About Nesta

Nesta is an innovation foundation. For us, innovation means turning bold ideas into reality and changing lives for the better. We use our expertise, skills and funding in areas where there are big challenges facing society.

What we are doing

Shared Lives is an innovative form of social care based around sharing home and family life. In Shared Lives, a Shared Lives carer shares their home and family life with an adult who needs care or support to help them live well. Local, regulated Shared Lives schemes individually match trained and approved Shared Lives carers with people who need their support. In Shared Lives, the goal is an ordinary family life, where everyone gets to contribute, have meaningful relationships and are able to be active, valued citizens.

Shared Lives Plus is the national membership body for Shared Lives carers and schemes offering support to members to ensure the quality of service, with everyday issues around guidance, good practice, and regulation and with tools, resources and hands on support to diversify the service they provide.

With the Accelerating Ideas Programme, Shared Lives Plus supports the Development of new Shared Lives schemes and the expansion of existing schemes to work with older people and those with dementia.

What we are learning

A compelling financial savings case was developed by Social Finance in 2013 through an independent and detailed comparison of the full care packages in three local authorities.  

  • This shows that substantial savings occur when Shared Lives is taken up by people with learning disabilities and mental ill health in place of other forms of regulated care.  
  • Average net savings from a long-term Shared Lives arrangement per person per year are £26,000 for people with learning disabilities and £8,000 for people with mental ill health.

The Accelerating Ideas programme will fund equivalent evidence for Shared Lives’ work with older people or people living with dementia. This will produce a direct comparison of outcomes, direct, and indirect costs of Shared Lives set against traditional forms of short breaks / respite care in each of the four nations of the UK.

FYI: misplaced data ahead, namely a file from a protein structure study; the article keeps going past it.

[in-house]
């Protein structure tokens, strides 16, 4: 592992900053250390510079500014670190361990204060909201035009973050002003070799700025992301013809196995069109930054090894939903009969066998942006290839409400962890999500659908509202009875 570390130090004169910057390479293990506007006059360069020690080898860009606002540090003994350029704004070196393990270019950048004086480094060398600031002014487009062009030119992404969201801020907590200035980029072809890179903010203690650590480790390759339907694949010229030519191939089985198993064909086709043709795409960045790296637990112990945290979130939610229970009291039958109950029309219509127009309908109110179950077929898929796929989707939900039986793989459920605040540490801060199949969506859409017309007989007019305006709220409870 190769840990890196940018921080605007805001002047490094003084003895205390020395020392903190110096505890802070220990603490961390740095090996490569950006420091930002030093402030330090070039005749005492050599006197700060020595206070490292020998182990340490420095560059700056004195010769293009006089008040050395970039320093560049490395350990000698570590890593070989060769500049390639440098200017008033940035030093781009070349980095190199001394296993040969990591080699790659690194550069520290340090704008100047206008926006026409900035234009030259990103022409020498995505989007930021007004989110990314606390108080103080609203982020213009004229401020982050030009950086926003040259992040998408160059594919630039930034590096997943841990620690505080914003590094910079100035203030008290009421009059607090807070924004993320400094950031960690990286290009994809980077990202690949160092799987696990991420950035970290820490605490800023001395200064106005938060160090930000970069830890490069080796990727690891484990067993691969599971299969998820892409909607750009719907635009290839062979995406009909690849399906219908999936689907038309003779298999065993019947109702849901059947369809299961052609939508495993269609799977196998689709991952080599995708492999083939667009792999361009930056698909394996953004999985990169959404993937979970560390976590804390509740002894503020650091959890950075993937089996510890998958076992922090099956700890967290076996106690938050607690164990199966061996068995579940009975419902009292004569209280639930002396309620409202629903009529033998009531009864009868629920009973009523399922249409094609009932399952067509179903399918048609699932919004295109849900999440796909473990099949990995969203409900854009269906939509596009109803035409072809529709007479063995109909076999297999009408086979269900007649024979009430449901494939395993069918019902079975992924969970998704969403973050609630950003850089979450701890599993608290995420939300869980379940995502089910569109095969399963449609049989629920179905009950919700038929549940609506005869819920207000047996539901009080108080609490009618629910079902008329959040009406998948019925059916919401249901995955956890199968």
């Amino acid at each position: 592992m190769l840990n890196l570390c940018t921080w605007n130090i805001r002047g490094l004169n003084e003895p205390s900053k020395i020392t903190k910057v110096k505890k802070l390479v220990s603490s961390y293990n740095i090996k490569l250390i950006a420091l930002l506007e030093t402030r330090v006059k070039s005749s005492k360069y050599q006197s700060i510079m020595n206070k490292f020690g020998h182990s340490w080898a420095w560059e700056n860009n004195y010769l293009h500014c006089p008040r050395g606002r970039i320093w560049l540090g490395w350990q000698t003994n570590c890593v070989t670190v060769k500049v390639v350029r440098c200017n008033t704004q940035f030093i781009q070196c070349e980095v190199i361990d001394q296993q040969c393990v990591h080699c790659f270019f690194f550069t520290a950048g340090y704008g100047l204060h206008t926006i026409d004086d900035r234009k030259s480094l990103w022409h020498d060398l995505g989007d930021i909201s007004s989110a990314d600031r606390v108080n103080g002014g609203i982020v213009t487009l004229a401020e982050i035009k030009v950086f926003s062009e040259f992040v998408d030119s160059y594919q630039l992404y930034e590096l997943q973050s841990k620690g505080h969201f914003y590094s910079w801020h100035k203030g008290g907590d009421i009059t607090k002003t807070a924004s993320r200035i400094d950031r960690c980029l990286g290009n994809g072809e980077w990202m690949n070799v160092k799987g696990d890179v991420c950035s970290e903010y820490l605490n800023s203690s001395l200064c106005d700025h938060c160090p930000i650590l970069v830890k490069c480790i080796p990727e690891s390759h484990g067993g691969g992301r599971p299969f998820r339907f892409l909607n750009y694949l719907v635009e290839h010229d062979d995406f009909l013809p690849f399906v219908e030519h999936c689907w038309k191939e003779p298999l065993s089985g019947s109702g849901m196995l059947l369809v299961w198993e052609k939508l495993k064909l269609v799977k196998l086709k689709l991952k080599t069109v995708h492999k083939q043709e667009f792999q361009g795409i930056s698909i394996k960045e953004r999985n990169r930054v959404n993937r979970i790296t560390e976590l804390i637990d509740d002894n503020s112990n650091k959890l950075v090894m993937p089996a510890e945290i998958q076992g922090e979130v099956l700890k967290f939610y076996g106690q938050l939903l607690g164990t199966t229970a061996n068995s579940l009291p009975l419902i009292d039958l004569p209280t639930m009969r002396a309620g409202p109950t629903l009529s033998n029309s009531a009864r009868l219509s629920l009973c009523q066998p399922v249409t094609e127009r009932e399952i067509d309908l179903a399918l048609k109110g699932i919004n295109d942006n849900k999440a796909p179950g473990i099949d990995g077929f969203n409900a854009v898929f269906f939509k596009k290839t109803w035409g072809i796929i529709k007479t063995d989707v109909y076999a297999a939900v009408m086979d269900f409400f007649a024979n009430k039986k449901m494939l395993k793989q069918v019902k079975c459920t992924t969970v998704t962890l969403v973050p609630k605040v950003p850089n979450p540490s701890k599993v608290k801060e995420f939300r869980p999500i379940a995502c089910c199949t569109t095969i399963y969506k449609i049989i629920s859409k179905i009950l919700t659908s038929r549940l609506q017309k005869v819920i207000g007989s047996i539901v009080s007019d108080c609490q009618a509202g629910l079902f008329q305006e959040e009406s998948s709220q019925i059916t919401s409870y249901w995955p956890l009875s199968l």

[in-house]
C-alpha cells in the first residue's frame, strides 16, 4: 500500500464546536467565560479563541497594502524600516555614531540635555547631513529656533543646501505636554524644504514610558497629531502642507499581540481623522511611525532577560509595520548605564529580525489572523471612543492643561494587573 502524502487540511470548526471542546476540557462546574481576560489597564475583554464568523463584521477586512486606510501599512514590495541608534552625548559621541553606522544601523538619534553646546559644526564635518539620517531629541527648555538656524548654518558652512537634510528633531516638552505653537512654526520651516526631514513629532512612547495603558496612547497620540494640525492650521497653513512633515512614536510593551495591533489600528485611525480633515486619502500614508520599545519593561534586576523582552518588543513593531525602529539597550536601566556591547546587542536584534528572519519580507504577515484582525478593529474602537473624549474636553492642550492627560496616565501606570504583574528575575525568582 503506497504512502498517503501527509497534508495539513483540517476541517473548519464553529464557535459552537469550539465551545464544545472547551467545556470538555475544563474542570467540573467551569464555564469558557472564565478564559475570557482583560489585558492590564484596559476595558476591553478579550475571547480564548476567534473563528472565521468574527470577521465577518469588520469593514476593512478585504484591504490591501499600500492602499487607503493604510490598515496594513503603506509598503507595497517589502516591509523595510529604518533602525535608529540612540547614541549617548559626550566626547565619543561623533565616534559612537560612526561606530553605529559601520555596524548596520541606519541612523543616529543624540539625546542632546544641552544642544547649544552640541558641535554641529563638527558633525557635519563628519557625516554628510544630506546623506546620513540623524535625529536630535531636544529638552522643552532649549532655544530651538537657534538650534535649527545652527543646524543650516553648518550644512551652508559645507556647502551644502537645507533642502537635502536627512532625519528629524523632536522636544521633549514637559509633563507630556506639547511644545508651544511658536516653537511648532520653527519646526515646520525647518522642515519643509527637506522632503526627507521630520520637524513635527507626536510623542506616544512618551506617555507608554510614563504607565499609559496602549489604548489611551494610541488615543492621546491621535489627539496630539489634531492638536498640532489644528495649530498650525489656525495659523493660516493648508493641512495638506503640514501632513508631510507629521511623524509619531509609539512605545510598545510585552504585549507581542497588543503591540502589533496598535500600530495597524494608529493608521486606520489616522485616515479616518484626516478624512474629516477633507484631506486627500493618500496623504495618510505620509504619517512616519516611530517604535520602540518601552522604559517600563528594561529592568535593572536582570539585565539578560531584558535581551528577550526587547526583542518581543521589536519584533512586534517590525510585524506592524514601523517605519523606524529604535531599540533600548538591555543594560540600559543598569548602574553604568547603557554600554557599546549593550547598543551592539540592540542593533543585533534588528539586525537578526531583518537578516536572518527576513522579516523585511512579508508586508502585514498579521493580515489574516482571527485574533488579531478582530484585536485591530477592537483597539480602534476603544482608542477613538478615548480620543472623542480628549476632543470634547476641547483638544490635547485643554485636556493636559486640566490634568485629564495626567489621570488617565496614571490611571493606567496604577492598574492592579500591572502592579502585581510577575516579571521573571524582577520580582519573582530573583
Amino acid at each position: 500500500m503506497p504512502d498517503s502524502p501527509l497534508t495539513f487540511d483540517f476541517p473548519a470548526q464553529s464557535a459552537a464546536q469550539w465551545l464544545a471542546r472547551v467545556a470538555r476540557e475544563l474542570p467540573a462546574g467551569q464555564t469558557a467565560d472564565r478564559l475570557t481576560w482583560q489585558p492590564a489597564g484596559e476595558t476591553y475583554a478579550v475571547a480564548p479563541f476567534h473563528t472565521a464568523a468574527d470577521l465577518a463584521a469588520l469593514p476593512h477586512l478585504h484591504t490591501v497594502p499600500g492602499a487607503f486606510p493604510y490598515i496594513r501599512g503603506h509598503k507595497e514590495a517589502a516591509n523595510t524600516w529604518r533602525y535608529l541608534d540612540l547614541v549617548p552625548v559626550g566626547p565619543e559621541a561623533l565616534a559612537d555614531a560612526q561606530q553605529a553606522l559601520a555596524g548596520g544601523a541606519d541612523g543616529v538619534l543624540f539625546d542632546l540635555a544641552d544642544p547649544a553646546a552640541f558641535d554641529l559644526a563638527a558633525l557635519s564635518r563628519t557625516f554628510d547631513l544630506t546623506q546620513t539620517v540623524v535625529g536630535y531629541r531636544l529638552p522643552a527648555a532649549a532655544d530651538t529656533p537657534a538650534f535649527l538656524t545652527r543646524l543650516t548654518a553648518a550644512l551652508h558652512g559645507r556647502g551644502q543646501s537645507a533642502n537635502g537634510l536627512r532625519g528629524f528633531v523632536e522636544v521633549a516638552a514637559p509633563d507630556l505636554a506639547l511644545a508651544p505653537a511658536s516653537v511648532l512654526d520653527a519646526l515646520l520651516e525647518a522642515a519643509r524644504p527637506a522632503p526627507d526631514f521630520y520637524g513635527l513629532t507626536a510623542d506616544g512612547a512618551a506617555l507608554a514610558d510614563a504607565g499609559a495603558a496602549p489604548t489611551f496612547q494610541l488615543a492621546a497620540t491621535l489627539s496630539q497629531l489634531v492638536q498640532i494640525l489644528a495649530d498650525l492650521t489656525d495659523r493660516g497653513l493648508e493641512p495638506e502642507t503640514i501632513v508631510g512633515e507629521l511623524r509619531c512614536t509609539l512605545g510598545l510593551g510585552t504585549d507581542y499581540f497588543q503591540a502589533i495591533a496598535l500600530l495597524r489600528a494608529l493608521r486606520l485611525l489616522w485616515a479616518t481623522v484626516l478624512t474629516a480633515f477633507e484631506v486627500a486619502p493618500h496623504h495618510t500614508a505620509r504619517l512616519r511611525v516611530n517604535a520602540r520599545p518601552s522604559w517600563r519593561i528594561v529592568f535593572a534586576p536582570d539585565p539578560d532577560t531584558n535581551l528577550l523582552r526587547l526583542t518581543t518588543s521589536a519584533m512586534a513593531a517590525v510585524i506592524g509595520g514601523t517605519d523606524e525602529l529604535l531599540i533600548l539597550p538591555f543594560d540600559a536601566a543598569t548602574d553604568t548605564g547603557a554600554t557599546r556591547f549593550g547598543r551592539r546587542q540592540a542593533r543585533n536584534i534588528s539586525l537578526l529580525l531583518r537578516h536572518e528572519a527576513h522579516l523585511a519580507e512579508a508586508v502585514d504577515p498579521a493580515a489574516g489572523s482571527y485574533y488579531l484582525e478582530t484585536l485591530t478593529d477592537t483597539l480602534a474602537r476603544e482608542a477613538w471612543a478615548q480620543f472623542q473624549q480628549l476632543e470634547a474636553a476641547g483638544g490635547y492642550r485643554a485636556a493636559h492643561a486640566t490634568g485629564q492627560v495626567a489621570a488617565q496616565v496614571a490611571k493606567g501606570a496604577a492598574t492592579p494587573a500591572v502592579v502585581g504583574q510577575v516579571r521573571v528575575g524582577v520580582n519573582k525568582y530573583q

In addition, evidence commissioned by Shared Lives Plus includes:

  • A 2015 survey, which asked about how the health of the people they supported had been improved by being part of a Shared Lives household. Seventy-three per cent said they had received positive feedback from an NHS colleague about the difference their support was making to an individual’s health.
  • An online outcome measuring tool for Shared Lives. The purpose is to be able to more easily demonstrate the benefits of Shared Lives locally, regionally and nationally. The tool needed was co-produced with the Personal Social Services Research Unit at the University of Kent, Shared Lives users, carers and schemes and is evidence-based.
  • Research conducted by the Personal Social Services Research Unit (PSSRU) at the University of Kent, concluded that older people using Shared Lives enjoyed positive outcomes.  

Our ambitions to grow through Accelerating Ideas

Shared Lives Plus are currently working on an ambitious programme in England to double the Shared Lives sector. We also intend to double the numbers of people who use Shared Lives in the other nations by 2020. Shared Lives will achieve this with the help of Accelerating Ideas funding to add capacity to those nations alongside funding applications that have already been submitted to the Welsh and Scottish Governments.

Scaling the Shared Lives model for older people will involve building demand, by raising awareness of Shared Lives across the UK at all levels, from communities to government. It will also require building supply, and partnerships with local authorities, charities and social enterprises will continue to be key.

Local authorities currently provide around 70 per cent of schemes, with roughly 30 per cent being provided by external, independent organisations. It is anticipated that this ratio will shift, with a decreasing proportion of schemes being provided by local authorities as budgets diminish, even though local authorities will remain the main commissioners of the service, and schemes will continue to be funded predominantly from a social care budget.